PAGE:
Berlin after 1945

Berlin after 1945



Berlin, and what went on in Berlin from 1945 to 1950, seemed to symbolise all that the Cold War stood for. Berlin was to become the centre of the Cold War again in later years with the building of the Berlin Wall

The victorious forces at the end of the war divided Germany into four zones.  They also divided Berlin into four zones. Each of the victorious nations controlled one zone and one sector of Berlin.

The Allies (Britain, America and France) ran their zones differently to the areas controlled by Russia. Russia wanted to keep Germany as weak as possible to ensure that Russia itself was never attacked again by Germany. They also took from their zones whatever was needed by Russia so that it could be used in Russia itself. This way, Russia could start to rebuild itself at Germany's expense and the Germans would be kept poor.

The Allies believed that a strong Germany would enable democracy to prosper after the years of Nazi dictatorship. They also believed that Europe needed a strong Germany so that their economies would prosper. To enable their zones to work more effectively, the British, Americans and French decided to amalgamate their zones into one unit and introduced into that one unit a new currency - the Deutschmark. All four occupying forces had agreed to inform one another if changes were going to be made in their respective zones. This the Allies failed to do with regards to Russia.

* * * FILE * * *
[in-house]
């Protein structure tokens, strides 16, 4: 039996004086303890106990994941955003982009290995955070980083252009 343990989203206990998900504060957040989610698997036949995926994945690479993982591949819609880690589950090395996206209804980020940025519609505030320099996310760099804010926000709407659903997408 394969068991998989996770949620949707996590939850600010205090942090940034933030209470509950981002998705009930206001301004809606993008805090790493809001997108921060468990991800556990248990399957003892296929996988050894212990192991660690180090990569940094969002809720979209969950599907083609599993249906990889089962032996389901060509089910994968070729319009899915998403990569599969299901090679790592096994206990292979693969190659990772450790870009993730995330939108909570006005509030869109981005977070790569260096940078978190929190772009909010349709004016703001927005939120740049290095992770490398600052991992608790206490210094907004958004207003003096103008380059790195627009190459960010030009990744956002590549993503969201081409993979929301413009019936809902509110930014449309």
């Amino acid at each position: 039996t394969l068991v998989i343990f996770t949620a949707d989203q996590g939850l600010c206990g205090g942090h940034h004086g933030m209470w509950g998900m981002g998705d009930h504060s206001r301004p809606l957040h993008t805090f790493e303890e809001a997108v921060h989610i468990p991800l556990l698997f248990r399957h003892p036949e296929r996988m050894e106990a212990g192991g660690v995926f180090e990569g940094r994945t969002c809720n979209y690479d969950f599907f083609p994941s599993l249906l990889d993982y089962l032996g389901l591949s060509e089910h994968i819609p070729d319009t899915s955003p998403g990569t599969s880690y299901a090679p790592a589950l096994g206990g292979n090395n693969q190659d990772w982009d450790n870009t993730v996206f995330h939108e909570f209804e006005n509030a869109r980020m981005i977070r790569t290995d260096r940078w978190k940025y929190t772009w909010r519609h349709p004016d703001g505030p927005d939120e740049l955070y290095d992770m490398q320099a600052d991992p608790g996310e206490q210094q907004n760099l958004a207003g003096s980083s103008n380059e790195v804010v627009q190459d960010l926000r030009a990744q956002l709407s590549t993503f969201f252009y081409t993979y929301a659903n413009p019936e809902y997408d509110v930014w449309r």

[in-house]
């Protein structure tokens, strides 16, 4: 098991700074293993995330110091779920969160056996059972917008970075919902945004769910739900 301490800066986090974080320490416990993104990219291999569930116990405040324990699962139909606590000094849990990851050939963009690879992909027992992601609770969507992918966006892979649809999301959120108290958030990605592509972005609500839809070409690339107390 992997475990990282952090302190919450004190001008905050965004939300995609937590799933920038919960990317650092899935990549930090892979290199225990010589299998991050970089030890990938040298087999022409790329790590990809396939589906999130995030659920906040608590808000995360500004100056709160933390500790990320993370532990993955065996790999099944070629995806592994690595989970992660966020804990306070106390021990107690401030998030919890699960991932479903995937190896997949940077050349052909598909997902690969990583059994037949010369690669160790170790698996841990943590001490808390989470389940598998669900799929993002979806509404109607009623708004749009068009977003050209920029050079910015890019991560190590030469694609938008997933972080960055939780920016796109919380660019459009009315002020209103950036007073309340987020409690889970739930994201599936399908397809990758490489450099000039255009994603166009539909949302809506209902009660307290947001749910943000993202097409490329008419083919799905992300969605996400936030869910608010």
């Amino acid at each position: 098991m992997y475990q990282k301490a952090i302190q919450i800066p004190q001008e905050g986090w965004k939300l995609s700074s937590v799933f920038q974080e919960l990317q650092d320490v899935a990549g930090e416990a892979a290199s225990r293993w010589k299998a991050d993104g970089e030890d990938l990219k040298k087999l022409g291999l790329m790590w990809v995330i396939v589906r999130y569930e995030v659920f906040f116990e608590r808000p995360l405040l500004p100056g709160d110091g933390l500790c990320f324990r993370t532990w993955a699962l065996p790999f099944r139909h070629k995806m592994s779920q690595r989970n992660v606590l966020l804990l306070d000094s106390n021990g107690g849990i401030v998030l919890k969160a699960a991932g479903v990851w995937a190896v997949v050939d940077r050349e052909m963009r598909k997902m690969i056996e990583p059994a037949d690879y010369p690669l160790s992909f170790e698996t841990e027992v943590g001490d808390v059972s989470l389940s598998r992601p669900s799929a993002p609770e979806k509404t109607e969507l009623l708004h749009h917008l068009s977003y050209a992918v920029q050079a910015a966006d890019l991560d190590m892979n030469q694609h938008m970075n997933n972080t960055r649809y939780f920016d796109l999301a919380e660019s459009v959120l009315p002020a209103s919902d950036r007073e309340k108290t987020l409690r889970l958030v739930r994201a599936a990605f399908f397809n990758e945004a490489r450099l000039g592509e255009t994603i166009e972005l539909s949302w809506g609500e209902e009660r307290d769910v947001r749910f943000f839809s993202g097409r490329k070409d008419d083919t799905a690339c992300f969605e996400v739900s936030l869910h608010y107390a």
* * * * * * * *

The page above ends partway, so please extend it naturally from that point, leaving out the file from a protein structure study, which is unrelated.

The biggest problem for Stalin was that the German people of the Russian controlled block could not see the prosperity that was occurring in the other zones - but they could see the difference in Berlin as three of the zones in Berlin were controlled by the Allies and prospered accordingly. Therefore, to Stalin, the Allies being in Berlin was the problem. He needed to remove them from Berlin and have a Russian controlled city as opposed to a segment of that city.

Stalin could not forcibly remove the Allies - he still had to reckon with America having the A-bomb and Russia did not in 1948. He therefore ordered the closing of all rail lines, canals and roads that entered west Berlin through the Russian sector. This cut off supplies of food and fuel. The only way for the Allies to supply their sectors in Berlin was to fly in supplies. Stalin would not dare to shoot down Allied planes with America's atomic supremacy. Flights into Berlin lasted for 11 months and when in became clear that the Allies would stand firm, Stalin gave in. The Allies remained in their sectors in Berlin.






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